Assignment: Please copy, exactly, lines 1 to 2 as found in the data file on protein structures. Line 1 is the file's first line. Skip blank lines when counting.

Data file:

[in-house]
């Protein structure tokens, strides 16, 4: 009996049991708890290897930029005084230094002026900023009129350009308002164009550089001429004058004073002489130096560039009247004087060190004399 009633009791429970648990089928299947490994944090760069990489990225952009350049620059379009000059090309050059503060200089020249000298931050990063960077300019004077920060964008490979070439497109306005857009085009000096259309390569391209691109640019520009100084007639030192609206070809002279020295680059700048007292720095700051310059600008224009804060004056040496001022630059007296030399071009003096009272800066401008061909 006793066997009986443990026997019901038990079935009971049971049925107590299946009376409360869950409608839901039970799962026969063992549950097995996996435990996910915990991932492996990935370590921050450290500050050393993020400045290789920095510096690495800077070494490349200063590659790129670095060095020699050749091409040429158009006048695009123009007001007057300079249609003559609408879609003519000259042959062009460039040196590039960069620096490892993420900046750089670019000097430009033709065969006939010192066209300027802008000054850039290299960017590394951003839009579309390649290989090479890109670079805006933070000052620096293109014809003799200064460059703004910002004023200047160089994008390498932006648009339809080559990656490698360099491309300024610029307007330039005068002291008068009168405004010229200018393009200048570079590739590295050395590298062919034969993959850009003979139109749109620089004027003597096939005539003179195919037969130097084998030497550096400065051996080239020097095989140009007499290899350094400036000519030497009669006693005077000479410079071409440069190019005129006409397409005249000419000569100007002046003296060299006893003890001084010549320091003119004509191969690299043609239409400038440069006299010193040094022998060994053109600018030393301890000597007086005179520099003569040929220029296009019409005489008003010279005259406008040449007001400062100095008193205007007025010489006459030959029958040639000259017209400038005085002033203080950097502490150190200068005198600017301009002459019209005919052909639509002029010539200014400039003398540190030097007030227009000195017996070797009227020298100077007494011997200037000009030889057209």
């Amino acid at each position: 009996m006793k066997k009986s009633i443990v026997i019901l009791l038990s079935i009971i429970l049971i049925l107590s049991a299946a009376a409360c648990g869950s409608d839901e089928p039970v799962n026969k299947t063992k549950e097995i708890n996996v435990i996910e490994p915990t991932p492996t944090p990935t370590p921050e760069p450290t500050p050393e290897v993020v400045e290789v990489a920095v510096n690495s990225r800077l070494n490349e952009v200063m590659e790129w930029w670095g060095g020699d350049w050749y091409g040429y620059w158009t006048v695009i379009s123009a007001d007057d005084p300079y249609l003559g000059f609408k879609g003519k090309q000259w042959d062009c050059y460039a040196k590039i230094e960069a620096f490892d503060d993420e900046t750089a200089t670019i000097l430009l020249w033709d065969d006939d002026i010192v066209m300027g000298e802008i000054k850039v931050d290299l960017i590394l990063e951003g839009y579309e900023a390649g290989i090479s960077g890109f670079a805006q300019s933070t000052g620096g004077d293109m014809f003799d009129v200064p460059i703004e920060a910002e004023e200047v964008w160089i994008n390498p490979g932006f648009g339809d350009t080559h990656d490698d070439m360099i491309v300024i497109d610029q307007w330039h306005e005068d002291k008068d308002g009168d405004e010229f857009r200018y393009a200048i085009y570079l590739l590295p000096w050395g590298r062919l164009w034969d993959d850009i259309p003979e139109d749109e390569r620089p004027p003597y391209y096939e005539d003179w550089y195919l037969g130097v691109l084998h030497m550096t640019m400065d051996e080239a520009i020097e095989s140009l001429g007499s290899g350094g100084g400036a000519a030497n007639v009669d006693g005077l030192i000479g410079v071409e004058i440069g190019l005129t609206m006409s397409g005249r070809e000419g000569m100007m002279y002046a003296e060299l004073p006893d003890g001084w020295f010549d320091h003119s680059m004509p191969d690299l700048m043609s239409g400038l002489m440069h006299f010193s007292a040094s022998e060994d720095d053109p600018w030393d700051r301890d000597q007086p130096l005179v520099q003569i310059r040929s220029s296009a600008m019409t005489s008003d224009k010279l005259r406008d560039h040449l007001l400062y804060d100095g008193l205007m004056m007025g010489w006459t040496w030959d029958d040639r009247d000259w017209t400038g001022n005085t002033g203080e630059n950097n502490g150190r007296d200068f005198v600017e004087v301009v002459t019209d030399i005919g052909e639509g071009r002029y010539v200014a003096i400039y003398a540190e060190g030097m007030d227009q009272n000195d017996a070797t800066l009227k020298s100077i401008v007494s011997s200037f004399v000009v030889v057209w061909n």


[in-house]
């Protein structure tokens, strides 16, 4: 009996049991708890290897930029005084230094002026900023009129350009308002164009550089001429004058004073002489130096560039009247004087060190004399 009633009791429970648990089928299947490994944090760069990489990225952009350049620059379009000059090309050059503060200089020249000298931050990063960077300019004077920060964008490979070439497109306005857009085009000096259309390569391209691109640019520009100084007639030192609206070809002279020295680059700048007292720095700051310059600008224009804060004056040496001022630059007296030399071009003096009272800066401008061909 006793066997009986443990026997019901038990079935009971049971049925107590299946009376409360869950409608839901039970799962026969063992549950097995996996435990996910915990991932492996990935370590921050450290500050050393993020400045290789920095510096690495800077070494490349200063590659790129670095060095020699050749091409040429158009006048695009123009007001007057300079249609003559609408879609003519000259042959062009460039040196590039960069620096490892993420900046750089670019000097430009033709065969006939010192066209300027802008000054850039290299960017590394951003839009579309390649290989090479890109670079805006933070000052620096293109014809003799200064460059703004910002004023200047160089994008390498932006648009339809080559990656490698360099491309300024610029307007330039005068002291008068009168405004010229200018393009200048570079590739590295050395590298062919034969993959850009003979139109749109620089004027003597096939005539003179195919037969130097084998030497550096400065051996080239020097095989140009007499290899350094400036000519030497009669006693005077000479410079071409440069190019005129006409397409005249000419000569100007002046003296060299006893003890001084010549320091003119004509191969690299043609239409400038440069006299010193040094022998060994053109600018030393301890000597007086005179520099003569040929220029296009019409005489008003010279005259406008040449007001400062100095008193205007007025010489006459030959029958040639000259017209400038005085002033203080950097502490150190200068005198600017301009002459019209005919052909639509002029010539200014400039003398540190030097007030227009000195017996070797009227020298100077007494011997200037000009030889057209």